October 12, 2011
Obsessing over the statistical oddities and minutiae of close and closer-than-they-looked games that could have gone the other way.
• Penn State (5-1) is next-to-last in the Big Ten in scoring offense.
The Nittany Lion offense is bad. (How bad is it?) It's so bad, even when it's good, it's bad: Last Saturday, the Lions embarked on three separate drives covering at least 80 yards in the first three quarters against Iowa, all of them eating up more than five minutes on at least a dozen plays, resulting in a grand total of six points.
In fact, the offense isn't quite as impotent as it gets credit for when it comes to simply moving the ball — hence, three separate drives covering at least 80 yards against a defense as respectable as Iowa's. But it is uniquely turrible at finishing those drives. On its current four-game winning streak, Penn State has managed just five touchdowns in 16 trips inside the opponent's 20-yard line, and is 1-for-9 in the red zone the last two weeks. For the season, the Lions have the worst red zone efficiency rate in the Big Ten and the dreadful lack of production on the scoreboard to prove it. Against teams that aren't Indiana State and Eastern Michigan, PSU is averaging 13.5 points per game and hasn't topped sixteen.
It hasn't mattered yet, because the only opponent that's put more than 10 on the board against the Nittany Lion defense is Alabama, which held the Penn State offense out of the red zone until well into the fourth quarter. With Purdue and Northwestern on deck, it may not matter for a few more weeks still. If the Big Ten Championship Game is a realistic goal, though, surviving the closing stretch against Illinois, Nebraska, Ohio State and Wisconsin is probably going to require a few more trips to the end zone.
• Auburn (4-2) is allowing more points than it scores.
The Tigers' knack for surviving close games is well-documented — three of their four wins this year have come down to the final seconds, on the heels of last year's season-long Cardiac Cats revue — but combined with their more convincing losses at Clemson and Arkansas, it's also produced an interesting footnote: Auburn is the only team in either of this week's polls allowing more points (29.2) than it scores (27.8) on average, or yielding more yards than it gains.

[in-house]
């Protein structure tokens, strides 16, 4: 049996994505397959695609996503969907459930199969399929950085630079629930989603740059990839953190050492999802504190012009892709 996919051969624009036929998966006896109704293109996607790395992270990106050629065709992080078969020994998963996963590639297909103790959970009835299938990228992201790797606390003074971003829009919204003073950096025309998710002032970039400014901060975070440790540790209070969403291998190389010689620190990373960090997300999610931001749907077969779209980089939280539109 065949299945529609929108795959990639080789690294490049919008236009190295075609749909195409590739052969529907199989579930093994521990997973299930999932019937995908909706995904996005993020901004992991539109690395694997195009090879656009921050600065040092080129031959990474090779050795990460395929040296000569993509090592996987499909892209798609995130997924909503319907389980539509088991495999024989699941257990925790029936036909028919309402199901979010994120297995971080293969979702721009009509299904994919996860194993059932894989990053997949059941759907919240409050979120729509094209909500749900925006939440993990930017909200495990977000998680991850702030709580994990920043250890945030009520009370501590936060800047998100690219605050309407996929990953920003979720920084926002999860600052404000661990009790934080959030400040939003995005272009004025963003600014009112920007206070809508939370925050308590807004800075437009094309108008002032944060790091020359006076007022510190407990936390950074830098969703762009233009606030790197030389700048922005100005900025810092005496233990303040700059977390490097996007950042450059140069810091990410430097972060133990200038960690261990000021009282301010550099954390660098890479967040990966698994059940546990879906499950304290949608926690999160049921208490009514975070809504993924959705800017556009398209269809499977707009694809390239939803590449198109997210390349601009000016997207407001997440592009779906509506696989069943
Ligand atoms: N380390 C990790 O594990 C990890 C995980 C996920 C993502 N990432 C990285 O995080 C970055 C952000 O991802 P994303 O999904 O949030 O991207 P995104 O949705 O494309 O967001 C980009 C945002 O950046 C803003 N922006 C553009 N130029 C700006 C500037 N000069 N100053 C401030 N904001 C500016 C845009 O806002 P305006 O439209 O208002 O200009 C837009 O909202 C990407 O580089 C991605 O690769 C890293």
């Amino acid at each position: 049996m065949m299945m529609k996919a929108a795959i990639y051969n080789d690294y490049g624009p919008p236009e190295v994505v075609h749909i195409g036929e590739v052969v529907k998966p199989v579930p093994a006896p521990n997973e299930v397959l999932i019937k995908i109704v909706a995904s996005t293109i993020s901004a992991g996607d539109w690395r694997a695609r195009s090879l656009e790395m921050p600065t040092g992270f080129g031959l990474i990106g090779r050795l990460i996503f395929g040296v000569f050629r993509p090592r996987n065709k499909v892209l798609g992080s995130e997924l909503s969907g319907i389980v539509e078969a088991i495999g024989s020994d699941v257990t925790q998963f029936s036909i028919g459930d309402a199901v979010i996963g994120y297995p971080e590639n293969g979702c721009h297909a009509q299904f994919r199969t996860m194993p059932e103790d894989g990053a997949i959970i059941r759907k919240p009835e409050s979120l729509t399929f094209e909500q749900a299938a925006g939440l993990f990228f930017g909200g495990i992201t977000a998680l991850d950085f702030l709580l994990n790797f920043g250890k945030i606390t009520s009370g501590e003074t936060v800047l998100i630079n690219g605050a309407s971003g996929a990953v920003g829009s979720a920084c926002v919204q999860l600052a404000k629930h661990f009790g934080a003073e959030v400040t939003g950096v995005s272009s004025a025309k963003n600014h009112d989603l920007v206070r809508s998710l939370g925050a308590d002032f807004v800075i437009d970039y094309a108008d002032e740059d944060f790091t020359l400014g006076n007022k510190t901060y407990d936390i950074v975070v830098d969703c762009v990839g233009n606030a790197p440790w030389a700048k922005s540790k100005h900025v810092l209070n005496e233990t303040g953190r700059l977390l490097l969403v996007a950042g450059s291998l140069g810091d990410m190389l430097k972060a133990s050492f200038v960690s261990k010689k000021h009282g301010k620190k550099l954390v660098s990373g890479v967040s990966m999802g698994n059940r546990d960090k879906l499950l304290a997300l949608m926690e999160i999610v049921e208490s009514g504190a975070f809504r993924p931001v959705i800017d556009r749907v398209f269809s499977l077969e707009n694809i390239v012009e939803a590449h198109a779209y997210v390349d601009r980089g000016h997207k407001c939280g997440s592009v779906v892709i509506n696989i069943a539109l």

Only twice in six games have the Tigers finished with more yards than their opponent, outgaining Florida Atlantic 315 to 308 in a 30-14 win on Sept. 24 and South Carolina 358 to 289 in a 16-13 win a week later. In their other two wins, they were outpaced by 84 yards by Utah State and 150 yards by Mississippi State, but delivered non-offensive touchdowns — via kick return and interception return, respectively, not to mention the miracle onside kick and — that closed the gap. In the absence of that kind of opportunism against Clemson and Arkansas, the gap reached double digits.
• Middle Tennessee (1-4) has lost three games by a combined nine points.
The Blue Raiders' 36-33, double-overtime loss against previously winless Western Kentucky confirmed their place at the bottom of the Sun Belt standings, a cruel fate for a team that hasn't been that bad: In three of its four losses, MTSU has won the battle for total yards and yards per play, only to lose in the final two minutes — on a late touchdown pass by Purdue, a failed fourth down attempt in Troy territory and an overtime touchdown pass by WKU — after leading at some point in the second half.
At some point, either the conference's No. 1 offense is going to break through, or it's going to fold in on itself as the seasons begins to spin out of control.